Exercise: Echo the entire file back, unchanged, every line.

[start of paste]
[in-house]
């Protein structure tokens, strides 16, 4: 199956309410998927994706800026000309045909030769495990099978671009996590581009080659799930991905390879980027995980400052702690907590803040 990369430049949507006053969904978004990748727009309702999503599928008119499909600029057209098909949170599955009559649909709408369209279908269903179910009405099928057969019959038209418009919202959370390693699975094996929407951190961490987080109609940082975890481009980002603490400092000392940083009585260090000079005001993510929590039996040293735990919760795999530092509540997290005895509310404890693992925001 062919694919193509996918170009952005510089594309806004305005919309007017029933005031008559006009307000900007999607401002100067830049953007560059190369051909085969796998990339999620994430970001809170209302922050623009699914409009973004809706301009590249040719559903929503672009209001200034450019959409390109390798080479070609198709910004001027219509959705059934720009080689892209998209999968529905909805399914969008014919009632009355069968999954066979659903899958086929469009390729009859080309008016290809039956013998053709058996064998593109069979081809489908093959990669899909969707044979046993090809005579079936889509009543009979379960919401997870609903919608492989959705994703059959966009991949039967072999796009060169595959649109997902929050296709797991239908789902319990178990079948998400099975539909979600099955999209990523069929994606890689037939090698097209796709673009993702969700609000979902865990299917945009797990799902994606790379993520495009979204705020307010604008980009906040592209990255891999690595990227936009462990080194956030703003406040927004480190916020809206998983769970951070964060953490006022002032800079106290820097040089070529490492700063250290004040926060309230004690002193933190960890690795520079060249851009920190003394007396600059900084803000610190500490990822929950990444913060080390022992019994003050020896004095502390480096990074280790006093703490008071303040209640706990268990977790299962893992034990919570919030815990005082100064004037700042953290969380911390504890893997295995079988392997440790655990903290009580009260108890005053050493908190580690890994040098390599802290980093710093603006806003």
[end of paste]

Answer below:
[in-house]
């Protein structure tokens, strides 16, 4: 199956309410998927994706800026000309045909030769495990099978671009996590581009080659799930991905390879980027995980400052702690907590803040 990369430049949507006053969904978004990748727009309702999503599928008119499909600029057209098909949170599955009559649909709408369209279908269903179910009405099928057969019959038209418009919202959370390693699975094996929407951190961490987080109609940082975890481009980002603490400092000392940083009585260090000079005001993510929590039996040293735990919760795999530092509540997290005895509310404890693992925001 062919694919193509996918170009952005510089594309806004305005919309007017029933005031008559006009307000900007999607401002100067830049953007560059190369051909085969796998990339999620994430970001809170209302922050623009699914409009973004809706301009590249040719559903929503672009209001200034450019959409390109390798080479070609198709910004001027219509959705059934720009080689892209998209999968529905909805399914969008014919009632009355069968999954066979659903899958086929469009390729009859080309008016290809039956013998053709058996064998593109069979081809489908093959990669899909969707044979046993090809005579079936889509009543009979379960919401997870609903919608492989959705994703059959966009991949039967072999796009060169595959649109997902929050296709797991239908789902319990178990079948998400099975539909979600099955999209990523069929994606890689037939090698097209796709673009993702969700609000979902865990299917945009797990799902994606790379993520495009979204705020307010604008980009906040592209990255891999690595990227936009462990080194956030703003406040927004480190916020809206998983769970951070964060953490006022002032800079106290820097040089070529490492700063250290004040926060309230004690002193933190960890690795520079060249851009920190003394007396600059900084803000610190500490990822929950990444913060080390022992019994003050020896004095502390480096990074280790006093703490008071303040209640706990268990977790299962893992034990919570919030815990005082100064004037700042953290969380911390504890893997295995079988392997440790655990903290009580009260108890005053050493908190580690890994040098390599802290980093710093603006806003």